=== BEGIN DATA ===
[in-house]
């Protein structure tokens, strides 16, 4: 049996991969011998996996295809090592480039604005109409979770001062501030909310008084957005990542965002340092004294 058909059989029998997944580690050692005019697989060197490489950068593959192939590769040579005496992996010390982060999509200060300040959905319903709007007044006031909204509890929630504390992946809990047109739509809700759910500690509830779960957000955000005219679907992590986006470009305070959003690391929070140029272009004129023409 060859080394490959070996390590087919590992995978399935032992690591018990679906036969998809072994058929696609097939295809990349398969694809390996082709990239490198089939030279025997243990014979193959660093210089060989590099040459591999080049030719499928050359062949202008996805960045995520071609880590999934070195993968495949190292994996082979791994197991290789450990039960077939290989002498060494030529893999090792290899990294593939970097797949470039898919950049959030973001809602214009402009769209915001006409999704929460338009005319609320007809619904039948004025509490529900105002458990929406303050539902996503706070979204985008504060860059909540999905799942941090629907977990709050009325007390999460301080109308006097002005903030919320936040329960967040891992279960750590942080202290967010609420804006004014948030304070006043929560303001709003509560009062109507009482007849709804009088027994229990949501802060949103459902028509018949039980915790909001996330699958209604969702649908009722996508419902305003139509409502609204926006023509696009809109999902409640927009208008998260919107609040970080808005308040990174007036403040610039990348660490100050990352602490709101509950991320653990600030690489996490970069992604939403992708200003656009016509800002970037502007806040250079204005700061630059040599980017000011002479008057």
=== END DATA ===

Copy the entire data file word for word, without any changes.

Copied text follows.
[in-house]
């Protein structure tokens, strides 16, 4: 049996991969011998996996295809090592480039604005109409979770001062501030909310008084957005990542965002340092004294 058909059989029998997944580690050692005019697989060197490489950068593959192939590769040579005496992996010390982060999509200060300040959905319903709007007044006031909204509890929630504390992946809990047109739509809700759910500690509830779960957000955000005219679907992590986006470009305070959003690391929070140029272009004129023409 060859080394490959070996390590087919590992995978399935032992690591018990679906036969998809072994058929696609097939295809990349398969694809390996082709990239490198089939030279025997243990014979193959660093210089060989590099040459591999080049030719499928050359062949202008996805960045995520071609880590999934070195993968495949190292994996082979791994197991290789450990039960077939290989002498060494030529893999090792290899990294593939970097797949470039898919950049959030973001809602214009402009769209915001006409999704929460338009005319609320007809619904039948004025509490529900105002458990929406303050539902996503706070979204985008504060860059909540999905799942941090629907977990709050009325007390999460301080109308006097002005903030919320936040329960967040891992279960750590942080202290967010609420804006004014948030304070006043929560303001709003509560009062109507009482007849709804009088027994229990949501802060949103459902028509018949039980915790909001996330699958209604969702649908009722996508419902305003139509409502609204926006023509696009809109999902409640927009208008998260919107609040970080808005308040990174007036403040610039990348660490100050990352602490709101509950991320653990600030690489996490970069992604939403992708200003656009016509800002970037502007806040250079204005700061630059040599980017000011002479008057």